Lack of time is the most common excuse women give for skipping exercise. Between family and work, carpool and dishes, time can feel like the ultimate limited resource—and one you're helpless to change, at that.
It's true, you can't stop the clock from ticking any more than you can convince the car to go get its own oil change. But as busy as you are, there are extra minutes hiding in your day that you could use more effectively if you knew how to pinpoint them. So put on your detective hat and let's get started.
Do a Time Inventory
Take 2 days (starting now!) and keep track of exactly how you spend your time. It turns out that Americans have nearly twice as much downtime as we think we do, according to a poll by Harris Interactive. Often this extra time is hidden in chunks through the day, making it easy to miss, but writing it down helps you to see time sucks for what they are.
Settle for Imperfect
Women are notorious perfectionists.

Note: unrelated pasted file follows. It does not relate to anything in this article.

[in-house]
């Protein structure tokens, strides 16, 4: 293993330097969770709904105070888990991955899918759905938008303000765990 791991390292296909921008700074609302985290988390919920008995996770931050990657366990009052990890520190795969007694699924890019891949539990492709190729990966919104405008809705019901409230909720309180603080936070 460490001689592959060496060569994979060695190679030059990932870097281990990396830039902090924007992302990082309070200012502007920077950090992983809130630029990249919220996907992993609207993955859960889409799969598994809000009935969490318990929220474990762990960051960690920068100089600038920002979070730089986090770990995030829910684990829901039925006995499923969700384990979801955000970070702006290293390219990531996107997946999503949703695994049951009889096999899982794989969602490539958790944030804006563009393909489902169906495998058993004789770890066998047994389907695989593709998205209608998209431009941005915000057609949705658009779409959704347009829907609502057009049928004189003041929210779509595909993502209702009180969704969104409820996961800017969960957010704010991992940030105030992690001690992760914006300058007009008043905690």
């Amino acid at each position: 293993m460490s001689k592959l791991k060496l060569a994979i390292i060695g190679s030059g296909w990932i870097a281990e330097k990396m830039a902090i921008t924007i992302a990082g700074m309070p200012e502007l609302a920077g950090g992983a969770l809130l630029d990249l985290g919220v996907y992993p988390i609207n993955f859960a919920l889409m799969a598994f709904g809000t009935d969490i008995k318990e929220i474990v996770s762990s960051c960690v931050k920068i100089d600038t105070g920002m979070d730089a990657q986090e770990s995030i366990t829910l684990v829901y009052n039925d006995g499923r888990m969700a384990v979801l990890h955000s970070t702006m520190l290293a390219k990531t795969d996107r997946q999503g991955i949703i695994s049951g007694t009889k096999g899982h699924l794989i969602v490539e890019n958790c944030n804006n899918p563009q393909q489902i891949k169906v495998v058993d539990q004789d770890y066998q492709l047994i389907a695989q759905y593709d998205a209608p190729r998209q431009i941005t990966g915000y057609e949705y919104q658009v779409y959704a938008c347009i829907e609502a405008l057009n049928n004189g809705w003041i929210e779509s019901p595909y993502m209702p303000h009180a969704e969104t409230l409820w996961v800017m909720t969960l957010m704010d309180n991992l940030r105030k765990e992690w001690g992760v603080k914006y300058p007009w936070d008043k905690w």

"You just have to prioritize sometimes," says Jessica Smith, a personal trainer and certified wellness coach in Miami. "Look at the house and say, 'Maybe the house isn't perfect today, but I'm going to get my workout in.'"
Think you're a master at doing three things at once? Scientists beg to differ.
A collaboration between Microsoft and researchers at the University of Illinois studied actual workers' computer activity over 2 weeks to see how much of a slowdown actually occurred when people stopped what they were doing to check e-mail or respond to an instant chat message. It turns out e-mail breaks averaged 10 minutes, while chat conversations pulled workers away from the project they were working on for an average of 8 minutes a pop. Turn off new message alerts and you might just find you have time for a workout.
Fill Your Empty Pockets of Time
You might think finding a spare 10 minutes in your day is more like finding a nickel in your pocket than a $20 bill. But it worked for Merry Buckley, who lost 11 because of newfound time.
"Having something to do while I'm also watching the kids or getting dinner started or cycling the laundry really helps," she says. "It's not like running, where I have to have a block of time with no responsibilities for a half hour or an hour. It can be broken up into the time I have."
The bottom line: Every little bit counts.
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